Focusing your jing qi
Now see along the core line of your body at the level 3-6cms beneath your belly button there is a ball of light about the size of a golf ball. This is the fulcrum of the jing qi or essential energy in your body. Focus on it gently for a while, as you focus on it you will feel its light begin to glow and intensify.
(See general article for core body breathing HERE).

Building and distributing your jing qi
As you breathe in, visualize the ball of light in your belly glowing intensely with energy and qi. As you breathe our, feel light and energy flowing out from your lower belly into the energy meridians of your body. By the time time you finish your exhalation you can feel all the energy meridians of your body from your crown to your toes glowing with the light of your jing qi. Follow this breathing pattern for as long as is comfortable.

© Toby Ouvry 2010, you are welcome to use this article but you must seek Toby’s permission first! Contact

Saturday, July 17, 2010

How is enlightenment measured in Qi gong practice? Identifying and connecting experientially to the four levels of qi that we work with in qi gong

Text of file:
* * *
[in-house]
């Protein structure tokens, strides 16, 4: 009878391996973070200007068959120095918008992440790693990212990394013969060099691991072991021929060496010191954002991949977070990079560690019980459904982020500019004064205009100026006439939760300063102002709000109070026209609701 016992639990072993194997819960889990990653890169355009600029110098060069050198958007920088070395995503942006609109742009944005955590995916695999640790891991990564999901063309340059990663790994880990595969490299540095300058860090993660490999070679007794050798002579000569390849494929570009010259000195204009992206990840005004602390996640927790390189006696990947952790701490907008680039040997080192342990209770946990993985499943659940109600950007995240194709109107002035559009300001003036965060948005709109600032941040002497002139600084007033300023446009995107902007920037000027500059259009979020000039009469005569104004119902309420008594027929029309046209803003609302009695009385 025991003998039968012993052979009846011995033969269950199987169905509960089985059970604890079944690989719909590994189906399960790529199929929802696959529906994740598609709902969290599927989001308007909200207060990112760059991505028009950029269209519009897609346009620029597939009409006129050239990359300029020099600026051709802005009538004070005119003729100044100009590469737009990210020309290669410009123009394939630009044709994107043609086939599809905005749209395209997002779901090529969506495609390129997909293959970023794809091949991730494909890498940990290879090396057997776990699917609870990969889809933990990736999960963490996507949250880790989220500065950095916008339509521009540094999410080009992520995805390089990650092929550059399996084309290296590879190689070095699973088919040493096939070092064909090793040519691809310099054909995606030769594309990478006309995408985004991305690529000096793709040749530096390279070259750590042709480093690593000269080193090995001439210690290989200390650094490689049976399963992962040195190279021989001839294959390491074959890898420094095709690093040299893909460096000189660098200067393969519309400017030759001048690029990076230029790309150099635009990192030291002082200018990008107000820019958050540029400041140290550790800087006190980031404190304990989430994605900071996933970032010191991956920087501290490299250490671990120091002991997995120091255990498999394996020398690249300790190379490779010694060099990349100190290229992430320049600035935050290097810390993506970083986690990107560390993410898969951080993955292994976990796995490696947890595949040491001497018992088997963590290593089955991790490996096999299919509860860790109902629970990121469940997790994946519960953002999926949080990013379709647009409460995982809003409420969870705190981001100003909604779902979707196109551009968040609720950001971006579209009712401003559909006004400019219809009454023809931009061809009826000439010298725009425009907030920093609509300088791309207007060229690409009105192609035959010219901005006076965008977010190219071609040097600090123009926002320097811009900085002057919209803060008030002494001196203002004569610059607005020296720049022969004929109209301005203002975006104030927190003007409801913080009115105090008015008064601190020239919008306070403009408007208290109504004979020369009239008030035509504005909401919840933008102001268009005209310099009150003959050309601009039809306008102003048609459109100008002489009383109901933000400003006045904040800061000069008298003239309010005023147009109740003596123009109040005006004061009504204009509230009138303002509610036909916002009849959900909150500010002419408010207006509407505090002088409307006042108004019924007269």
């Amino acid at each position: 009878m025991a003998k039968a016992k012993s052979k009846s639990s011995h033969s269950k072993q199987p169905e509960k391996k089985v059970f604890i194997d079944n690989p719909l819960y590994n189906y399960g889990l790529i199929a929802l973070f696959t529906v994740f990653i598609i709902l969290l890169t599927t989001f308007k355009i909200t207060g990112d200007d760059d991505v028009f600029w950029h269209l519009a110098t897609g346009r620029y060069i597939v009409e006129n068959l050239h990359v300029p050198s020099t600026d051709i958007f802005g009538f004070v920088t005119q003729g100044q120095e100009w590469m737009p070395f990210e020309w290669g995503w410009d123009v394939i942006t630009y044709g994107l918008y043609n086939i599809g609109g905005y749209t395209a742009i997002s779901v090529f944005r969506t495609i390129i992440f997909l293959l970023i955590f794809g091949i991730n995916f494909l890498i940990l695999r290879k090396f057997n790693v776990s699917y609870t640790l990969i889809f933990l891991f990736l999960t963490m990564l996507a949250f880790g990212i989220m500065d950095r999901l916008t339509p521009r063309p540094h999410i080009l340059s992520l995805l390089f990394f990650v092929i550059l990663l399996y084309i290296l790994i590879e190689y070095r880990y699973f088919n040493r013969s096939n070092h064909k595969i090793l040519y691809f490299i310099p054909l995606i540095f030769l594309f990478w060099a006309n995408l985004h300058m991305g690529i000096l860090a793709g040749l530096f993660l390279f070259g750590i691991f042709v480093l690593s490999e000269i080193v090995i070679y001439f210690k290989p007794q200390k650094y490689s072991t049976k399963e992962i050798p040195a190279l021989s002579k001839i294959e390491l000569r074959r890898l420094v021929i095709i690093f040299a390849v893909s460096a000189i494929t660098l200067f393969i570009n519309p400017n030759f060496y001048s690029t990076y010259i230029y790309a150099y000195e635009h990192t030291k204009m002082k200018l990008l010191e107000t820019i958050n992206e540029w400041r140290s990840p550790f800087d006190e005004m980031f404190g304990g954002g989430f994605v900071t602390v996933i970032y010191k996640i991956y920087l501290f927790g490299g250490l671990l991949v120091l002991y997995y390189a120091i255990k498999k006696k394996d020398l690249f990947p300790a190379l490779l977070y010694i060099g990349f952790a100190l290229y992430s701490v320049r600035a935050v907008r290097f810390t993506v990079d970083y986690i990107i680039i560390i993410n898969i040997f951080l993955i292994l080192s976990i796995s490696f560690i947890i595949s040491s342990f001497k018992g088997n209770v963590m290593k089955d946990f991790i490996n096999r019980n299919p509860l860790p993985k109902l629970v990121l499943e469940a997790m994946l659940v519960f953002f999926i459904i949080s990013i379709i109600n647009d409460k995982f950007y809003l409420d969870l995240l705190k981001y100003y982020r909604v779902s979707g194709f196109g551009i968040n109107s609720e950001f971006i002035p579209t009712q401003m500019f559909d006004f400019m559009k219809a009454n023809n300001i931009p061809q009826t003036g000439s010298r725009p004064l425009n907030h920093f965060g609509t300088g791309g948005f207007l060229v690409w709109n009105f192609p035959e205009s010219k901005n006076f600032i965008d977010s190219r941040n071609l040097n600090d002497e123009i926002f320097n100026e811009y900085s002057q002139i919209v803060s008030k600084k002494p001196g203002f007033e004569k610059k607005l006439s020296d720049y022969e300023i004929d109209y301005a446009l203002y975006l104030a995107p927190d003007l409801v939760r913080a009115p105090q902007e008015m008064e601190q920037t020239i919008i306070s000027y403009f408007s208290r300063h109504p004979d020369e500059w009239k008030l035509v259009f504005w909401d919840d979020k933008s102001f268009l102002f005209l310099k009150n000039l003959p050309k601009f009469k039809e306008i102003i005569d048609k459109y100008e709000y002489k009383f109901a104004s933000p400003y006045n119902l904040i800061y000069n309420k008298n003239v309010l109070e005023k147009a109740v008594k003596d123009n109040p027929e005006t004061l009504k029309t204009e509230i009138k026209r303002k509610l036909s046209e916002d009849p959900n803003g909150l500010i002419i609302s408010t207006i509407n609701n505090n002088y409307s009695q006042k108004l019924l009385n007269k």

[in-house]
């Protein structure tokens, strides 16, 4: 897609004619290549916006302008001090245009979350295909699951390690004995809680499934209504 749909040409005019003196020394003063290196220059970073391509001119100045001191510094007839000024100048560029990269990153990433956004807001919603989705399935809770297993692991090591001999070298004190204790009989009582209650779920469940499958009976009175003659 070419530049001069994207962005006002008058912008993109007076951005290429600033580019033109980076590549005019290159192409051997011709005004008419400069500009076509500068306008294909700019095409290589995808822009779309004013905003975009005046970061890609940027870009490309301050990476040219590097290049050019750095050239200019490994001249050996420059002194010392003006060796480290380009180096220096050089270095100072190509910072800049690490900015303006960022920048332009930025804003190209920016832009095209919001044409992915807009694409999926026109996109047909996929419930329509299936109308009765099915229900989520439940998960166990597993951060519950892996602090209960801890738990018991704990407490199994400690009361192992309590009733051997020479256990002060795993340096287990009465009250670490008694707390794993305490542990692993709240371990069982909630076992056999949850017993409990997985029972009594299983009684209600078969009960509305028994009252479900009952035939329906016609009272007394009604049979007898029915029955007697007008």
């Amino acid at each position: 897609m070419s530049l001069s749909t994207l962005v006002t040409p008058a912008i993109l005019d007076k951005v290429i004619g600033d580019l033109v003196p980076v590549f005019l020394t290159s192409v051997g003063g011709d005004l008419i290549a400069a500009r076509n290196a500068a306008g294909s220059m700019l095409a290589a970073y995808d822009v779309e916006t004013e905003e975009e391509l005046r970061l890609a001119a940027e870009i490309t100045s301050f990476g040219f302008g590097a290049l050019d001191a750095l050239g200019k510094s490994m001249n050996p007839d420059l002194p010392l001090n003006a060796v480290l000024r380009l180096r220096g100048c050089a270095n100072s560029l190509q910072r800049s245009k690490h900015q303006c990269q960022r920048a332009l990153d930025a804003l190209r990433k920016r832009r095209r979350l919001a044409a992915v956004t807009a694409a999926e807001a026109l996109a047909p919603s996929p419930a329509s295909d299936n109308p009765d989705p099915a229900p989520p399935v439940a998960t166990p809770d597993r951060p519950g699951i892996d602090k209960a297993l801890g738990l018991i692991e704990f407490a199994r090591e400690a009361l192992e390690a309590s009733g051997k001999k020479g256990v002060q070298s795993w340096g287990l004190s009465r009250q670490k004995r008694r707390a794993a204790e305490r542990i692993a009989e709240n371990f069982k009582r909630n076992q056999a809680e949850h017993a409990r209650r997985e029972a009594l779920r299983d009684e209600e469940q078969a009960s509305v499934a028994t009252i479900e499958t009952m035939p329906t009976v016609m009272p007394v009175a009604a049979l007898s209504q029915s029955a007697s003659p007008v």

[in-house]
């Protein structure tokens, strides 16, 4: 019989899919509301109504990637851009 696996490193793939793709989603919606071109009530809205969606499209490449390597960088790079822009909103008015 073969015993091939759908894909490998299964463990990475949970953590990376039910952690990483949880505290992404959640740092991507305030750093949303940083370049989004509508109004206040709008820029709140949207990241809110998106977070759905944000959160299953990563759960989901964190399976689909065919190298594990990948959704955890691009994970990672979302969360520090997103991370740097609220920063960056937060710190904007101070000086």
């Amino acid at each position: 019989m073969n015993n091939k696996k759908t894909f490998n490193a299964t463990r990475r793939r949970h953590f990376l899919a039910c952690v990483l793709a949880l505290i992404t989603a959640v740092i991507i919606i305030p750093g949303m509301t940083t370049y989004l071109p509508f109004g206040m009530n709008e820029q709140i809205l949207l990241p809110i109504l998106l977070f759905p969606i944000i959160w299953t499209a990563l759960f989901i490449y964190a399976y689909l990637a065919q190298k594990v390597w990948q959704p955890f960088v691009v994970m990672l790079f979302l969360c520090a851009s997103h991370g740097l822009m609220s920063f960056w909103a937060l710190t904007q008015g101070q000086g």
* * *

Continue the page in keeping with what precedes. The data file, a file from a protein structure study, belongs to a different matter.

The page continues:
Over the next few articles I want to talk about practical ways of identifying different levels of qi. In this article I am simply going to identify these levels, name them, and give some simple exercises for identifying them. To do this I am going to be using comparisons between the four kingdoms mineral, plant, animal and human.

The names of the four types of qi are:
1. “Jing-qi”, or life-force energy
2. “Qi”, which equates to consciousness or mind energy
3. “Shen-qi” which equates to self-awareness (spiritual?) energy
4. “Wu-qi” which equates to words like primal energy, non-dual energy, all pervasive energy, causal energy.

Plants possess the first form of qi. Animals possess qi-types 1&2. Humans possess qi-types 1-3. The fourth type of qi, Wi-qi could be said to inhabit and pervade all four kingdoms of mineral (in inanimate matter), plant, animal and human.

Identifying Jing-qi:
Compare a living plant and a dead plant, or a living tree and a dead one (if you can actually go out and do these exercises physically). What is it that you can see, feel and sense as present in the living plant that is not present in the dead one? That which you see feel and sense is the living plants jing-qi, or life force energy.